An accessory-type series, Dread Heads, were released as bonuses with Doom Zone playsets. Shrunken Head sets were based on episodes of the cartoon and original creatures. Battle Warriors (figures that transformed into playsets, larger playsets, and and Heroes and Villains rounded out the toyline.
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McDonald’s released two Mighty Max-themed toys for their Totally Toy Holiday in 1993 (Yeti) and 1995 (“Ice Monster”).
Max also appeared in two handheld video games (one by Systema, the other – you guessed it – by Tiger Electronics), as well as a Sega Genesis/Super Nintendo game (the Sega Genesis/Mega Drive version is on Classic Reload), puzzles, coloring books, watches, clocks, sticker sets, card games, board games, and pencil sets.
Wikipedia has a pretty extensive list of the entire toyline, and even though this list is considered incomplete, it feels extensive to me.
Mighty Max Meets His End
(No, this is not the name of a playset or episode).
In 1996, Mighty Max’s adventures ended, and in 1998, its manufacturer, Bluebird Toys (they were discussed in last week’s Polly Pocket article), was merged into Mattel. The miniature playset market, once saturated with Max, Polly, and numerous other licensed properties joining the bandwagon, dwindled in popularity by 1998, when even the popular Polly Pocket was discontinued in its original miniature playset form.
Video – The Backwards History of Mighty Max: From Toyline To Cartoon To Discarded
In July 2019, YouTube channel Toy Galaxy’s Dan Larson discussed the history of Mighty Max, from his start as a Boy Polly Pocket, through his cartoon, to his eventual end. Dan’s delivery, as well as the content, is fun and interesting. I’ve watched this one twice (including yesterday for “research” purposes).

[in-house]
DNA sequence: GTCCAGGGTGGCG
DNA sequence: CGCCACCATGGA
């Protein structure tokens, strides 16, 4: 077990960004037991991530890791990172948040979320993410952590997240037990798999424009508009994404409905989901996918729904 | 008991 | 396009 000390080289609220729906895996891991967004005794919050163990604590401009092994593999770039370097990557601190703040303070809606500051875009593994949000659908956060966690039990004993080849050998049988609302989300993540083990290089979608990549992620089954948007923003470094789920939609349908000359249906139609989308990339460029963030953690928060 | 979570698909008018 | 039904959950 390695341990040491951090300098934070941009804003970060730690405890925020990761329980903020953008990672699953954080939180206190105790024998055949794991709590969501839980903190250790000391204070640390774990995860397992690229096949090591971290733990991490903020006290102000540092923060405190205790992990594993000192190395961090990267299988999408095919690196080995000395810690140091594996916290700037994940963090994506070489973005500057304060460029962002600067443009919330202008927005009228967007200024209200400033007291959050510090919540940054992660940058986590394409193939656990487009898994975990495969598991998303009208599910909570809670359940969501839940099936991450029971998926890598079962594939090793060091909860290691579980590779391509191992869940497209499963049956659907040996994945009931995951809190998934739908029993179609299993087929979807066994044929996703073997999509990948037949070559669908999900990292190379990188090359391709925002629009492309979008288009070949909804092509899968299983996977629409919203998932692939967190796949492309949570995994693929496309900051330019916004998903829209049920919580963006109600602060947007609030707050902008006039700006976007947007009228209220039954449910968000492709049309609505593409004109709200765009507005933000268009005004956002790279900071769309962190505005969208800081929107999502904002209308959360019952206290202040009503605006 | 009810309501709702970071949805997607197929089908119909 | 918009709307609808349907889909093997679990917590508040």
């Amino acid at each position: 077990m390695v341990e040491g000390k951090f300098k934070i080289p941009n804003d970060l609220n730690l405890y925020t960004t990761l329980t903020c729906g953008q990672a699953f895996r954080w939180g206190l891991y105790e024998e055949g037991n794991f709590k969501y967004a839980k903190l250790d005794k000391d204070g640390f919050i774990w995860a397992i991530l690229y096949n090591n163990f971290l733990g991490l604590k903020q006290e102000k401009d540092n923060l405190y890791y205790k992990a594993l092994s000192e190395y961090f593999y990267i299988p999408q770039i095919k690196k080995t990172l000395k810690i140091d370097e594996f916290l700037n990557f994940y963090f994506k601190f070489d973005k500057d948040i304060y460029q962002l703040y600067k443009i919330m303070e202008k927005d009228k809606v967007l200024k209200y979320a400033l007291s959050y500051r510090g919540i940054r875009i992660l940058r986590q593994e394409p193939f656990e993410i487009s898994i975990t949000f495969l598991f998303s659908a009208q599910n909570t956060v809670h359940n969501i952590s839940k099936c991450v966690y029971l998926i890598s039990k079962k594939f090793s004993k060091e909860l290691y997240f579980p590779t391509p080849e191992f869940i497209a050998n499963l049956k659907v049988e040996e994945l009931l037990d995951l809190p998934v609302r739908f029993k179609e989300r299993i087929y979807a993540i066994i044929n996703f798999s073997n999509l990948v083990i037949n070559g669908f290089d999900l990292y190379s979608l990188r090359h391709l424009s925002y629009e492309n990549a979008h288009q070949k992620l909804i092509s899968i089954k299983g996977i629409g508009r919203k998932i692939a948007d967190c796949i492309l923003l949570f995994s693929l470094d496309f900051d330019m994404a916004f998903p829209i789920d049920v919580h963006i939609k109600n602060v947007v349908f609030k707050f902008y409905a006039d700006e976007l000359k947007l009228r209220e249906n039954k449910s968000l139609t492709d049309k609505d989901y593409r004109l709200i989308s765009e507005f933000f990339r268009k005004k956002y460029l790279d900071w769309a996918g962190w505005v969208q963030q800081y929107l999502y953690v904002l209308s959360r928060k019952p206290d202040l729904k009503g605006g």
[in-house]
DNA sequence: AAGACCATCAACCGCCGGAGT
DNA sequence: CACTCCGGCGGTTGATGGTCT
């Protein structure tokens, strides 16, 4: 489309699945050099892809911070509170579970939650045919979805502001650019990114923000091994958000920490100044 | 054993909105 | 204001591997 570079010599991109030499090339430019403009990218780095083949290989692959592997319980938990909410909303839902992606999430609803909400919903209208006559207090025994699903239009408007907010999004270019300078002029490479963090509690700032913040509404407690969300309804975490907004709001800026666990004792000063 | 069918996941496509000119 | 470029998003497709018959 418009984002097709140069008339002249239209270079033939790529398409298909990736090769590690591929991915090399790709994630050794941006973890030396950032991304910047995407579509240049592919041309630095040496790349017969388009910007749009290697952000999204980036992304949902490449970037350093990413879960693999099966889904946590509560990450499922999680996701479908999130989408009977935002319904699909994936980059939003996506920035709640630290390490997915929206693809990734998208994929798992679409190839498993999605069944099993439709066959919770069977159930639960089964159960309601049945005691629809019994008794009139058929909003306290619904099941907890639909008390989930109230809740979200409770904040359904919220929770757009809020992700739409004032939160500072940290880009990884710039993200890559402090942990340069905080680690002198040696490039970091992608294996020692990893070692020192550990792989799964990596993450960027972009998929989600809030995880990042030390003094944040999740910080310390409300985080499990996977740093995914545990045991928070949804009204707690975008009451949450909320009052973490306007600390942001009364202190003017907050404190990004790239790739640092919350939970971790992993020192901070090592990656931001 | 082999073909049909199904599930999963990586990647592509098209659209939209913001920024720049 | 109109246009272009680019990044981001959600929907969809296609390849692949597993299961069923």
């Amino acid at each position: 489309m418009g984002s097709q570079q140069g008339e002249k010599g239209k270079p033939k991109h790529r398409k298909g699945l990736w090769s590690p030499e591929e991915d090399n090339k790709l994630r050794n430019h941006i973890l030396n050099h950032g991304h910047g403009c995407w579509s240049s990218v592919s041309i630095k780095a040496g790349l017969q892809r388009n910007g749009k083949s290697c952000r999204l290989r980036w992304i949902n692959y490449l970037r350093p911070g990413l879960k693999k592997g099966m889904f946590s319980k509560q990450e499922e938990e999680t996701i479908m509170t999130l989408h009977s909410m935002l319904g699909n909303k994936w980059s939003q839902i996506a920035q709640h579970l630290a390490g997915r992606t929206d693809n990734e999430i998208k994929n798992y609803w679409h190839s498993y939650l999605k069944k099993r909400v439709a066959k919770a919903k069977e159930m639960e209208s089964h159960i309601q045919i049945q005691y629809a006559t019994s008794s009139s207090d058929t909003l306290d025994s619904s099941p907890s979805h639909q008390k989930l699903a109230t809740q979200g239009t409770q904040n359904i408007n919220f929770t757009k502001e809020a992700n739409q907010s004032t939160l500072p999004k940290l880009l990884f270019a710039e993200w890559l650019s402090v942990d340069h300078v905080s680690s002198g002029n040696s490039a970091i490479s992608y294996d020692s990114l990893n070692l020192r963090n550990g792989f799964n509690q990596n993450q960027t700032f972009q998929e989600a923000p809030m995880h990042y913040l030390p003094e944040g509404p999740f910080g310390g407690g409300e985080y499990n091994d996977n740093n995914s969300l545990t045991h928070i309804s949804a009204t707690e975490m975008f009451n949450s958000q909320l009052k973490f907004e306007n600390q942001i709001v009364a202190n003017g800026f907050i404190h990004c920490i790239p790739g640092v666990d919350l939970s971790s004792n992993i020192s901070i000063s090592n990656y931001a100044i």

Upload via Toy Galaxy
Did Allison Know Anything About Mighty Max?
Short answer: yes. However, I (nor my brother) owned any Mighty Max toys (I’m still unsure if I owned anything Polly Pocket), nor did I ever play with these. I don’t even think my brother’s friends or my male cousins owned Mighty Max toys. I vaguely remember the cartoon. I would have been 10-11 years old when it was on, but I may have watched it at some point.
The real surprise behind Mighty Max was its ability to skirt around the Children’s Television Act, which aimed to prevent “30-minute toy commercials” disguised as children’s programming (remember, the toy came first), and limit the amount of commercials during children’s programming to twelve minutes. The educational component used at the end of each episode is nothing new or novel – it had been done during cartoons in the 1980s to secure that “educational” factor (the Public Service Announcements featured at the end of GI Joe: A Real American Hero also fell into that “educating the children” factor).
I just found out over the weekend that the local toy store in my town acquired an impressive collection of Mighty Max toys, including some rare ones, as well as variants from the United Kingdom (see their eBay listing for Mighty Max toys).
Perhaps, like Polly Pocket, Max and his adventures will make a “what’s old is new again” comeback? Time will tell if the Collective of Likely Forgotten Nostalgia (not an actual organization, just a stream of consciousness and aspect of memory) will release Mighty Max back into the public’s eye?
We shall see!
And Now, You!
Did you own anything Mighty Max, or watch his cartoon? Sound off in the comments below, or be social on social media! As always, I’d love to hear your stories and memories!
Next week, we continue with the compact-concept style/”take along toys” theme, with another portable and discreet toy from about the same era of nostalgia.
Until then, have a great day!